He then worked at the Jet Propulsion Labs in Pasadena, before joining Stanford University as associate professor of Electrical Engineering in 1963.
Kailath’s research and teaching at Stanford have ranged over several fields of engineering and mathematics, with a different focus roughly every decade, according to his profile on the university website.
These included information theory, communications, linear systems, estimation and control, signal processing, semiconductor manufacturing, probability and statistics, and matrix and operator theory.
Kailath was promoted to professor in 1968, and was appointed the first holder of the Hitachi America Professorship in 1988. He assumed emeritus status in 2001, but remains active with his research and writing activities. Kailath is a Fellow of the IEEE and has received the IEEE Medal of Honor in 2007 for contributions to the development of powerful algorithms for communications, control, computing and signal processing.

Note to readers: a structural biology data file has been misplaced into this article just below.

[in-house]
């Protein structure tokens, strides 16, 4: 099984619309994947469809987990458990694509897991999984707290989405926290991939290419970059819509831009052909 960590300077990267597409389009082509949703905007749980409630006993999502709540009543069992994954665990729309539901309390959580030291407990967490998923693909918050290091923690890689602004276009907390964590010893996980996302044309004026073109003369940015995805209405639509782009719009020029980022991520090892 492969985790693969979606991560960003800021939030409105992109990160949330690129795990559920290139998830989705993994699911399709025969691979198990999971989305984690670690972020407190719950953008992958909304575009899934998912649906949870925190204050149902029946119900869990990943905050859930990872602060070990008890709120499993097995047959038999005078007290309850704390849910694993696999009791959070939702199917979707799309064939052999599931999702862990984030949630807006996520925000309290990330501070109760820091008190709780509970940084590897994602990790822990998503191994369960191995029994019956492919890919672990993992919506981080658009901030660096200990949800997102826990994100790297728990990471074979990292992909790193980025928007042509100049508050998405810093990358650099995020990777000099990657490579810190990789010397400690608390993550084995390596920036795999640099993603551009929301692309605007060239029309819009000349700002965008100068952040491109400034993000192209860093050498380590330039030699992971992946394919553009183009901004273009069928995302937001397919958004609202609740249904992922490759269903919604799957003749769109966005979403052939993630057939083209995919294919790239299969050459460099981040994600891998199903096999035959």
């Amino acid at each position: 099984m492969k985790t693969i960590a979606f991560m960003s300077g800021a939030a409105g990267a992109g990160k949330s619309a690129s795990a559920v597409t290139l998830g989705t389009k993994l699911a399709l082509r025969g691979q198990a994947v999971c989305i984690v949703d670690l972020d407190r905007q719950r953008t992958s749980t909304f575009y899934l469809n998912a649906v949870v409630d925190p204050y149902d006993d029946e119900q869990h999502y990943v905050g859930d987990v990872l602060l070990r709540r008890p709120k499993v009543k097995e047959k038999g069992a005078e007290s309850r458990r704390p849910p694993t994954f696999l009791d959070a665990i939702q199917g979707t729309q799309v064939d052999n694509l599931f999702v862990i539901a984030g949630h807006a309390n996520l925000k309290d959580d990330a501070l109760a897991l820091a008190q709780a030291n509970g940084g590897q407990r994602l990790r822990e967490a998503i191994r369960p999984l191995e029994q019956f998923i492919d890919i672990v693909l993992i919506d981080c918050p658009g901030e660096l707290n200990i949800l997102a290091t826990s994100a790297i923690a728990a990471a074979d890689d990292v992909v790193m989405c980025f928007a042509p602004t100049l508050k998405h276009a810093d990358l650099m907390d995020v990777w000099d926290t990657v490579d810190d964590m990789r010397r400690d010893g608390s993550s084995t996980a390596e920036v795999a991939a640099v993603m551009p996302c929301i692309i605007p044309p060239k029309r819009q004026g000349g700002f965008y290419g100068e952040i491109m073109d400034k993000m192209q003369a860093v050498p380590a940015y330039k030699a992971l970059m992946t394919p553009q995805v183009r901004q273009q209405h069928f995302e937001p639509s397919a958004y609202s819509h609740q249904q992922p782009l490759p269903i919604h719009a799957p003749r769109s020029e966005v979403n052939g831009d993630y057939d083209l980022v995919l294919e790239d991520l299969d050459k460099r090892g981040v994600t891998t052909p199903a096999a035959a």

Among his other major honors are the Shannon Award of the IEEE Information Theory Society; the IEEE Education Medal and the IEEE Signal Processing Medal; Guggenheim, Churchill and Humboldt Fellowships.
He is also a member of the US National Academy of Engineering, the US National Academy of Sciences, the American Academy of Arts and Sciences; and foreign member of the Royal Society of London and the Royal Spanish Academy of Engineering.